Fleet and private registrations tumble in January
Both private and fleet demand fell in January, resulting in a 7.3% decline in overall new car registrations, although alternatively fuelled vehicle uptake continued to rise.
Released just a day after the UK Government revealed its plans to bring the ban on new petrol/diesel cars and vans to 2035, the figures from the Society of Motor Manufacturers and Traders (SMMT) show a total of 149,279 vehicles were registered last month compared to 161,013 in January 2019 – with the decline attributed to continued confusion surrounding diesel and Clean Air Zones and ongoing weak consumer and business confidence.
Private registrations were hit the hardest, with a 13.9% decline, while fleet registrations were down by 2.2%. However, business registrations to sub-25 fleets were up 4.2%.
Registrations of new diesel cars fell for the 34th month, down by 36.0% and now on the same level as in 2000 – prior to the switch to CO2-based taxation – accounting for just 19.8% share of the market. Meanwhile petrol demand also declined, by 9.5%.
With all eyes on battery electric vehicle (BEV) uptake – now it’s been revealed that hybrids and plug-in hybrids will be included in the petrol/diesel new car and van ban – the SMMT figures show that BEV registrations continued to surge, up 203.9% to 4,054 units and gaining a 2.7% market share.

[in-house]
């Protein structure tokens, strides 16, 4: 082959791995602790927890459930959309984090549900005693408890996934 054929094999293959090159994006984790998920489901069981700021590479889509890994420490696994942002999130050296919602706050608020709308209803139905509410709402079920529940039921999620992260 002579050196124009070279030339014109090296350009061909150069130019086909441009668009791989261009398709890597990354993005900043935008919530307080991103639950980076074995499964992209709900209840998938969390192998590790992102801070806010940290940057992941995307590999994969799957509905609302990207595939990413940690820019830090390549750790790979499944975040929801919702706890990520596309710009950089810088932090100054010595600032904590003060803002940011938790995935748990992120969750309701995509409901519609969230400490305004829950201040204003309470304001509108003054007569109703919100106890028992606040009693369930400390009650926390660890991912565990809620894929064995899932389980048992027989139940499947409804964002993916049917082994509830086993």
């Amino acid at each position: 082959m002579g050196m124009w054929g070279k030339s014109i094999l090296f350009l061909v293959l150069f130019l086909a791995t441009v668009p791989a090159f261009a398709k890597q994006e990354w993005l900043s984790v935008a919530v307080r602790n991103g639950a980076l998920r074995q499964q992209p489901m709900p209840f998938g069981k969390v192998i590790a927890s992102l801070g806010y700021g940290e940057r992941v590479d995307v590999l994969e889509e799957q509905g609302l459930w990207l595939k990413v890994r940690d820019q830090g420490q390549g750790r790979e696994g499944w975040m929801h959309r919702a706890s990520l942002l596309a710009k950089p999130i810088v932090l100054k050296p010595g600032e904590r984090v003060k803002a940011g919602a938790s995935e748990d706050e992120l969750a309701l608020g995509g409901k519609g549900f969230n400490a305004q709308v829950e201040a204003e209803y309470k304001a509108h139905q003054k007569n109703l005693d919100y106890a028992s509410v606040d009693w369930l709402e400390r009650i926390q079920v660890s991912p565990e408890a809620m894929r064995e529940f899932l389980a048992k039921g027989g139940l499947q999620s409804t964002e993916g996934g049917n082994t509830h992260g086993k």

Combined registrations of alternatively fuelled vehicles accounted for 11.9% of the market in January – the highest on record and up from 6.8% in the same month last year.
However, the figures also show that hybrid electric cars increased by +20.6%, with 8,941 hitting British roads, and plug-in hybrid electric vehicle (PHEV) demand more than doubled, up +111.1% to 4,788 units.
As a result, the SMMT continues to highlight how hybrids and plug-in hybrids “have a vital role to play in the transition to zero emission transport” as it says an outright ban will hamper innovation and hold back progress.
It also continued to call for the Government to help ensure “a massive and urgent uplift in public charging infrastructure” and to make a long-term commitment to the Plug-in Car Grant – which is currently set to expire in March and which the SMMT says should be extended to cover all ULEVs, including plug-in hybrids which were eliminated from the PiCG in October 2018.
Mike Hawes, SMMT chief executive, said: “Consumer confidence is not returning to the market and will not be helped by government’s decision to add further confusion and instability by moving the goalposts on the end of sale of internal combustion engine cars. While ambition is understandable, as we must address climate change and air quality concerns, blanket bans do not help short-term consumer confidence. To be successful, government must lead the transition with an extensive and appropriately funded package of fiscal incentives, policies and investment to drive demand. We want to deliver air quality and environmental improvements now but need a strong market to do so.”